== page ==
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Beautify your skin from inside out? The beauty ingestible debate…

mudd's women - beauty ingestibles

Source: Startrek.com – “Mudd’s Women”

On October 13, 1966 an episode of Star Trek titled Mudd’s Women, whose plot revolved around three women who took illegal beauty enhancing drugs and seduced the crew of the starship Enterprise, aired on NBC. Now, thanks to the efforts of South Korean scientists and the Asian beauty industry, it looks like yet another Trek-inspired technology has become reality (and perfectly legal, at least in Asia.)

Beauty ingestibles, as they are commonly termed, essentially function like over-the-counter aspirin or vitamin supplements that are formulated specifically to enhance your appearance. There are reportedly entire stores in Asia dedicated solely to the sale of beauty ingestibles, and the ingestible industry earns well over $1 billion annually. So, why have so few even heard of these in the United States?

Are FDA regulations stalling the beauty ingestible market?

One of the most plausible explanations for ingestibles’ lack of popularity in the U.S. is that the U.S. Food and Drug Administration (FDA) may be hesitant to approve or even pass judgment on whether it has the authority to regulate the beauty ingestible market given that ingestibles do not fit neatly into any specific category under its purview. Are ingestibles new drugs that require dozens of clinical trials? Are they dietary supplements subject to FDA regulations on over the counter vitamins? Are they cosmetics and not subject to FDA regulations at all?

As many American cosmetics companies large and small have recently discovered, the FDA does not like products that blur the line between these three categories, nor does it recognize the term “cosmeceutical” as anything other than a drug. If this is the case with beauty ingestibles, companies that want to market them in the U.S. would be legally restricted from advertising any claim that their products affect the structure or function of any part of the body or provide any health or nutrition benefit.

Or have ingestibles been in the U.S. all along and we just didn’t notice?

It’s also possible that the beauty ingestible market in America is alive and well, and is just taking a different form than an over the counter pill. If you think about it, the concept of enhancing beauty from the inside out isn’t all that farfetched, nor is it all that different from going on a diet to lose weight or going on a juice cleanse to purify your body of toxins.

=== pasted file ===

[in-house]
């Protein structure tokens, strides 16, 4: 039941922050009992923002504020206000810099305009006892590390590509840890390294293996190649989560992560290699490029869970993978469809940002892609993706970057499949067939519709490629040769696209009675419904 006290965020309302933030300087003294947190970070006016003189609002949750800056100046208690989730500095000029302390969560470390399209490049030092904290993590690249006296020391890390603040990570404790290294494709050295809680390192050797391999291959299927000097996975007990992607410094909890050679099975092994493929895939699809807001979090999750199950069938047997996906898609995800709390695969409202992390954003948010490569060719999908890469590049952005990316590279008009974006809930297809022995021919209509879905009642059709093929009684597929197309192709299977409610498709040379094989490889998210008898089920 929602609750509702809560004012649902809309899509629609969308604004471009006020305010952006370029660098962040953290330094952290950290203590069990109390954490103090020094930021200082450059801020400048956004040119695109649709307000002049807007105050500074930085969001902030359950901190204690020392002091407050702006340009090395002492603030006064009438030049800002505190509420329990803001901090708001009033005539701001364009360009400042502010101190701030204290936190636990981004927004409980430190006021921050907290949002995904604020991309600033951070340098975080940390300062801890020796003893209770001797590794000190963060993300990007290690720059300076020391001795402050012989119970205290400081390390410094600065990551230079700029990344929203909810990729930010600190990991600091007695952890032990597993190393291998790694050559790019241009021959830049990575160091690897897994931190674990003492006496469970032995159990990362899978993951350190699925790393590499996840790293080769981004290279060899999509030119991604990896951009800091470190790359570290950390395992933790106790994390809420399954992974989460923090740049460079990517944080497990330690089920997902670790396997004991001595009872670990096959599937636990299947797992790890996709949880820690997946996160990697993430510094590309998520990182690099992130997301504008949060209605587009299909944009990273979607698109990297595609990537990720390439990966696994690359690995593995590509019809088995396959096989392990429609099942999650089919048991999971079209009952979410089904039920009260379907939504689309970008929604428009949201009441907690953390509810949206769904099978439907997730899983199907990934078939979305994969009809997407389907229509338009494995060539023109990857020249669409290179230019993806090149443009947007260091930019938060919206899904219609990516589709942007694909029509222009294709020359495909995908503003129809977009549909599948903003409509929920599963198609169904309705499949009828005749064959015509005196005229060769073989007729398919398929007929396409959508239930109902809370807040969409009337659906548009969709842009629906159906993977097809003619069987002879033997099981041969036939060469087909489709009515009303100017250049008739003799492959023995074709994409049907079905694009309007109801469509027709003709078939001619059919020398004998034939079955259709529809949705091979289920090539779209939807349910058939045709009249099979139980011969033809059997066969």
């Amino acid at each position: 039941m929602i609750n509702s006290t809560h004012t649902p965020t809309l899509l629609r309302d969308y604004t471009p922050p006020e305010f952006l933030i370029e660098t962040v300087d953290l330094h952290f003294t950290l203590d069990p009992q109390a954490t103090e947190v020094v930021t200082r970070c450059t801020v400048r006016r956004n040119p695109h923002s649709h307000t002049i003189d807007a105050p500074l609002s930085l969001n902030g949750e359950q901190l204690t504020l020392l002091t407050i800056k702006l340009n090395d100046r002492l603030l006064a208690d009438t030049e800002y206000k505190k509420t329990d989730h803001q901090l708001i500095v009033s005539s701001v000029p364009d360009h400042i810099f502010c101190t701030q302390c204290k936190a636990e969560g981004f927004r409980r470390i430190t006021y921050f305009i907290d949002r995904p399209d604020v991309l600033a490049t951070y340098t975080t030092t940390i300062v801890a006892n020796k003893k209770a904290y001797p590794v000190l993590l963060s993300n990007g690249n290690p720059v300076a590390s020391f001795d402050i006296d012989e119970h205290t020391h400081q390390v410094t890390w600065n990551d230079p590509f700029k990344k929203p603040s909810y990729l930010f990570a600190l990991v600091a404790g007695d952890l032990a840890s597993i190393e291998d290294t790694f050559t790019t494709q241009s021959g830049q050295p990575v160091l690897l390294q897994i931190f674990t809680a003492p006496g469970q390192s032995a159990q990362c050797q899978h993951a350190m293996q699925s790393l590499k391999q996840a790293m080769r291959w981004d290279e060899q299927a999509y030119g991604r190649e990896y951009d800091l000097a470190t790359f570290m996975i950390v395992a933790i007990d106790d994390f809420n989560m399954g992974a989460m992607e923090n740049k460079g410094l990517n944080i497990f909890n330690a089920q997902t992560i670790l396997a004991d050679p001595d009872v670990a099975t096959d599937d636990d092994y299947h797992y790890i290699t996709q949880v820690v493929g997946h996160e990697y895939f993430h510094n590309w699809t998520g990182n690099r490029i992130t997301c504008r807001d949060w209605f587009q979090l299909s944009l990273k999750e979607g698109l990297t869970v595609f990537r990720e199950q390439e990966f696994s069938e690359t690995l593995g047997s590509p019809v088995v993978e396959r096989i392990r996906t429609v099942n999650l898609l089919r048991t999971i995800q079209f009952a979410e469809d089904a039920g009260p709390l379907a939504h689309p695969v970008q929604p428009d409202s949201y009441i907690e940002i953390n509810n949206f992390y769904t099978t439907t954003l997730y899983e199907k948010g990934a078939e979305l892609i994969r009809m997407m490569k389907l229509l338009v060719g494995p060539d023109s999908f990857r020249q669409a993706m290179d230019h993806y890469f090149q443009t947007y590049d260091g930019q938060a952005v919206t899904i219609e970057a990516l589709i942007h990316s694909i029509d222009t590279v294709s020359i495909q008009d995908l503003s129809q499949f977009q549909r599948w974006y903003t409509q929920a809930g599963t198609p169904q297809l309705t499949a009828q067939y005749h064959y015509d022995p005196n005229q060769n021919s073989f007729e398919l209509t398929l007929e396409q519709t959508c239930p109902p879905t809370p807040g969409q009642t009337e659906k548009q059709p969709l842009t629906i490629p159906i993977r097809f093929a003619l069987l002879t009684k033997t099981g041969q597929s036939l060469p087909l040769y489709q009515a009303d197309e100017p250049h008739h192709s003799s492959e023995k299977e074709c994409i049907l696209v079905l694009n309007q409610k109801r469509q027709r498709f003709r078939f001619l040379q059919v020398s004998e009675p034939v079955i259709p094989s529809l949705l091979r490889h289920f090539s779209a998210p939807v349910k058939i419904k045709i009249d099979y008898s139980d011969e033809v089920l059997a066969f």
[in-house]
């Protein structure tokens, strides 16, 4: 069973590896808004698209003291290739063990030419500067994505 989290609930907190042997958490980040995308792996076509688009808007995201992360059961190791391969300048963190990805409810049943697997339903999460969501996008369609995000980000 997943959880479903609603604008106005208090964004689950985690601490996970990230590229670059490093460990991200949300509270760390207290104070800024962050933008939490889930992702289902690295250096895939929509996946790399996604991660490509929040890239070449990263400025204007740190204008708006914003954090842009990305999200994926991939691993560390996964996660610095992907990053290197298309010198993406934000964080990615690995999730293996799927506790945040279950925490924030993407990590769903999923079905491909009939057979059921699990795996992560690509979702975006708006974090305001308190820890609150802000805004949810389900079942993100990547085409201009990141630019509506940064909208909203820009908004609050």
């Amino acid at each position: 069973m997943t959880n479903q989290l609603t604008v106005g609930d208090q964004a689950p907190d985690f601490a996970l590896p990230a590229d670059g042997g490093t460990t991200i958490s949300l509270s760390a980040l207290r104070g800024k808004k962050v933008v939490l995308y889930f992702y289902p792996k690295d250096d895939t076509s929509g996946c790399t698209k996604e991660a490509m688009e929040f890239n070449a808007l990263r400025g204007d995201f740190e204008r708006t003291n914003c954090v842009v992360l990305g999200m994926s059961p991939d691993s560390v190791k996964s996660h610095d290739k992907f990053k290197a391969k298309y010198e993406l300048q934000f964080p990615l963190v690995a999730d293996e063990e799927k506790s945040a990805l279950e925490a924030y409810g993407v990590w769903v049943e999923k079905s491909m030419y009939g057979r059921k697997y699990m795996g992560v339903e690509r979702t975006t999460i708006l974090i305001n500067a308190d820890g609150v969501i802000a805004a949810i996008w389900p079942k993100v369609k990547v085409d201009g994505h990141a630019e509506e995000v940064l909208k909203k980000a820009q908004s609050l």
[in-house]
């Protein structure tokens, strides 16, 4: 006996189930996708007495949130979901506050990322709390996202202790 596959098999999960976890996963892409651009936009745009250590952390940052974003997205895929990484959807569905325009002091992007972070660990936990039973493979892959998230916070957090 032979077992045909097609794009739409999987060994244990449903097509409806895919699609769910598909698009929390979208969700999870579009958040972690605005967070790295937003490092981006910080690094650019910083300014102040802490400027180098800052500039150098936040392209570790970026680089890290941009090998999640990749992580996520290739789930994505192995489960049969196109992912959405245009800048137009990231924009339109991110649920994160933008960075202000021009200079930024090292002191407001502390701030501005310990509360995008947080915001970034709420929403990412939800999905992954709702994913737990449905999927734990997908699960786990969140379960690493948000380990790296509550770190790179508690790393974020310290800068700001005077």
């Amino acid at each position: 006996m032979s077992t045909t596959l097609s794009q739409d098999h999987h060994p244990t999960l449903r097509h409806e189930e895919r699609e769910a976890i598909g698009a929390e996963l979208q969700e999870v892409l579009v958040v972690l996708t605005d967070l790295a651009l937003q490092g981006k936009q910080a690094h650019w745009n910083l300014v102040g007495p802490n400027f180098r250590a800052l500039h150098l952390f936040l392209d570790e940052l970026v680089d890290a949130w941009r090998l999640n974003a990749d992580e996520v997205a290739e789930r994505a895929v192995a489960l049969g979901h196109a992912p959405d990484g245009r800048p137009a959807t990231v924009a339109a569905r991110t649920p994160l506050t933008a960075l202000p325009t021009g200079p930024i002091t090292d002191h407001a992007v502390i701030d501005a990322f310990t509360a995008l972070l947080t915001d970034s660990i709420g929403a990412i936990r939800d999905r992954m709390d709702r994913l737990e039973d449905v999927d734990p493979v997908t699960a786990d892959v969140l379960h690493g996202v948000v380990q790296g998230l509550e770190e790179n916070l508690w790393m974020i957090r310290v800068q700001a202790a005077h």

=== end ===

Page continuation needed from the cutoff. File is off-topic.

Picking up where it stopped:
What if you were to try and boost your skin’s collagen levels by drinking a bowl of collagen-rich bone broth? Would that not qualify as a beauty ingestible? What about tanning pills or sunscreen pills? The FDA actually has approved several varieties of each (as drugs, not cosmetics), and while they aren’t very well known, they do exist.

avocado hemp regenerative cream tre'yoursIt’s also an irrefutable fact that a little over 100 years ago most all medicines came from plants, not laboratories. Aspirin, arguably one of the most common over the counter drugs in the nation, used to be made from willow trees. The medicinal properties of the oil extracted from the hemp plant (which is legal, can be refined to contain no THC, and has known skin care benefits as well) have also come to light in recent history thanks to the nationwide movement to legalize medical marijuana.

How to beautify your skin from the inside out

avocado adk face creamIf you live in America or another country where beauty ingestibles have yet to become the billion dollar industry they are in Asia, there is still plenty you can do to beautify yourself from the inside out using more conventional practices. For example, did you know that vitamins A (retinol palmitate), D3 and K2 work in tandem to maintain your skin’s health, vitality, and youthful appearance? Or that avocado oil is recognized as a natural sunscreen with one of the highest rankings by the Encyclopedia of Chemical Technology for sunscreen effectiveness?

The research is out there if you know where to look, and so are natural beauty products (both topical and ingestible) that take advantage of that research in their formulations. They may be prohibited from flat out saying that they fix skin problems x, y, and z, but that doesn’t mean they aren’t worth a try.

 

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